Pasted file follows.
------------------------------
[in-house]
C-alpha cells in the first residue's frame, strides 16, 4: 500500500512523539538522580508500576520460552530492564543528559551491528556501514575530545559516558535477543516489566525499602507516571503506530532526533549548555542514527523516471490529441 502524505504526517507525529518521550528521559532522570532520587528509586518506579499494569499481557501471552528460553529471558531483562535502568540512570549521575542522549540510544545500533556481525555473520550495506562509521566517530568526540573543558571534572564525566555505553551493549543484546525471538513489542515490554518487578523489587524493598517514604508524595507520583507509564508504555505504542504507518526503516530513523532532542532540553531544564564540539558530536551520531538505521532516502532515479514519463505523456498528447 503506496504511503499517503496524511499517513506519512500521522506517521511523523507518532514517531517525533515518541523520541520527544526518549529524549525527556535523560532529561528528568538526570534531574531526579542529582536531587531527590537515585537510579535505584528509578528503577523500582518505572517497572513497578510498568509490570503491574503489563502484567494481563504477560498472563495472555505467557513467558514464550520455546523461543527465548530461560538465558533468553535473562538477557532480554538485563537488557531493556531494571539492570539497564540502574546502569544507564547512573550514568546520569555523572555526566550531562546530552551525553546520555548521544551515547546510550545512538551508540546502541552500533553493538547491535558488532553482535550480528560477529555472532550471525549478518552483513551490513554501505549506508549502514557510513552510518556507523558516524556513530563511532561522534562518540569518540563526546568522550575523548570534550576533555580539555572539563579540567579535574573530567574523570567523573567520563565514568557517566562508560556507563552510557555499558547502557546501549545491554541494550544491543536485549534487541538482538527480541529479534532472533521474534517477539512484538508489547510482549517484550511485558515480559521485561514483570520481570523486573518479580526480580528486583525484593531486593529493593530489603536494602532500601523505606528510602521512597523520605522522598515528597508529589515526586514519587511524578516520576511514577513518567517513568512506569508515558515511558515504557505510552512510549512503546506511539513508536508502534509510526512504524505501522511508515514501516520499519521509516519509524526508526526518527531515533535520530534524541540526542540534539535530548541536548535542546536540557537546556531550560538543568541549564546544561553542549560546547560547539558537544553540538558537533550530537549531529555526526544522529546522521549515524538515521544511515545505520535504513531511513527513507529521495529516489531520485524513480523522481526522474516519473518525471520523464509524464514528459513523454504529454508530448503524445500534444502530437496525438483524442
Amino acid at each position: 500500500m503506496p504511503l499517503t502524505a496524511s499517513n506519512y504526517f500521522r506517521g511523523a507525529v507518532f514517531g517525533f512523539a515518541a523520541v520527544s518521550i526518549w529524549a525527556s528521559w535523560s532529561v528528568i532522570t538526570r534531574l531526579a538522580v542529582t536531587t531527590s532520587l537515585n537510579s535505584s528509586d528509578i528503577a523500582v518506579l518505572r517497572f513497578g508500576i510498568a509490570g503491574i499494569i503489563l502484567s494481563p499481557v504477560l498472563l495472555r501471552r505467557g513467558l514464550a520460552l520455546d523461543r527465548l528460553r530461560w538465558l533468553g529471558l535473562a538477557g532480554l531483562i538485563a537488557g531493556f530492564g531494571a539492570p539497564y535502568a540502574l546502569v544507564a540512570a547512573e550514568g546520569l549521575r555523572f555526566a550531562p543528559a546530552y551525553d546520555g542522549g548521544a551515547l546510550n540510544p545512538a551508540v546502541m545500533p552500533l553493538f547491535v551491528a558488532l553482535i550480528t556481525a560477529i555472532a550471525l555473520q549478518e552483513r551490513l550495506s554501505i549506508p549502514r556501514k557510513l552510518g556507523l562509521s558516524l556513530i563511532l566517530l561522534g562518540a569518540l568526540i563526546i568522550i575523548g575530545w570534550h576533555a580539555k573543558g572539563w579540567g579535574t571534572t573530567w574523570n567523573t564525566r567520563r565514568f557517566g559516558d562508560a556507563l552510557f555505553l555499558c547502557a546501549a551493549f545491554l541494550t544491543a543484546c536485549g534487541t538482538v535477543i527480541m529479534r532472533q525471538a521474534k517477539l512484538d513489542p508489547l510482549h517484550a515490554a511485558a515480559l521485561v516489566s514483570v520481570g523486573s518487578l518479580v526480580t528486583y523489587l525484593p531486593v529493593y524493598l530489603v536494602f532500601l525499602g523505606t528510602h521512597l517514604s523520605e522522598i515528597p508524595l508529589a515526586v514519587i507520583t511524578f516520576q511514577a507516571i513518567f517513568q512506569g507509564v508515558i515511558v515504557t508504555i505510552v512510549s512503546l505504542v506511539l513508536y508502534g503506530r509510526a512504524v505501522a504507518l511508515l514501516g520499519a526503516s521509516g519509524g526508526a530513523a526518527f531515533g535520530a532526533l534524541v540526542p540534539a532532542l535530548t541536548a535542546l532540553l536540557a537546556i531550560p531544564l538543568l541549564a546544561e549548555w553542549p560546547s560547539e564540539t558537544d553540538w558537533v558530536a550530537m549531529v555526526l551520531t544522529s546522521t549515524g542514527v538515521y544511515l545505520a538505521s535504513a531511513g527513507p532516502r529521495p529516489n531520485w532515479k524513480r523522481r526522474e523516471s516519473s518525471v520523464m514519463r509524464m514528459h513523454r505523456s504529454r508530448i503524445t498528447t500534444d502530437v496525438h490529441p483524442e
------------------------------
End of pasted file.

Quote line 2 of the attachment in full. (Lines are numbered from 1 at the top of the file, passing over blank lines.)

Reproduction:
C-alpha cells in the first residue's frame, strides 16, 4: 500500500512523539538522580508500576520460552530492564543528559551491528556501514575530545559516558535477543516489566525499602507516571503506530532526533549548555542514527523516471490529441 502524505504526517507525529518521550528521559532522570532520587528509586518506579499494569499481557501471552528460553529471558531483562535502568540512570549521575542522549540510544545500533556481525555473520550495506562509521566517530568526540573543558571534572564525566555505553551493549543484546525471538513489542515490554518487578523489587524493598517514604508524595507520583507509564508504555505504542504507518526503516530513523532532542532540553531544564564540539558530536551520531538505521532516502532515479514519463505523456498528447 503506496504511503499517503496524511499517513506519512500521522506517521511523523507518532514517531517525533515518541523520541520527544526518549529524549525527556535523560532529561528528568538526570534531574531526579542529582536531587531527590537515585537510579535505584528509578528503577523500582518505572517497572513497578510498568509490570503491574503489563502484567494481563504477560498472563495472555505467557513467558514464550520455546523461543527465548530461560538465558533468553535473562538477557532480554538485563537488557531493556531494571539492570539497564540502574546502569544507564547512573550514568546520569555523572555526566550531562546530552551525553546520555548521544551515547546510550545512538551508540546502541552500533553493538547491535558488532553482535550480528560477529555472532550471525549478518552483513551490513554501505549506508549502514557510513552510518556507523558516524556513530563511532561522534562518540569518540563526546568522550575523548570534550576533555580539555572539563579540567579535574573530567574523570567523573567520563565514568557517566562508560556507563552510557555499558547502557546501549545491554541494550544491543536485549534487541538482538527480541529479534532472533521474534517477539512484538508489547510482549517484550511485558515480559521485561514483570520481570523486573518479580526480580528486583525484593531486593529493593530489603536494602532500601523505606528510602521512597523520605522522598515528597508529589515526586514519587511524578516520576511514577513518567517513568512506569508515558515511558515504557505510552512510549512503546506511539513508536508502534509510526512504524505501522511508515514501516520499519521509516519509524526508526526518527531515533535520530534524541540526542540534539535530548541536548535542546536540557537546556531550560538543568541549564546544561553542549560546547560547539558537544553540538558537533550530537549531529555526526544522529546522521549515524538515521544511515545505520535504513531511513527513507529521495529516489531520485524513480523522481526522474516519473518525471520523464509524464514528459513523454504529454508530448503524445500534444502530437496525438483524442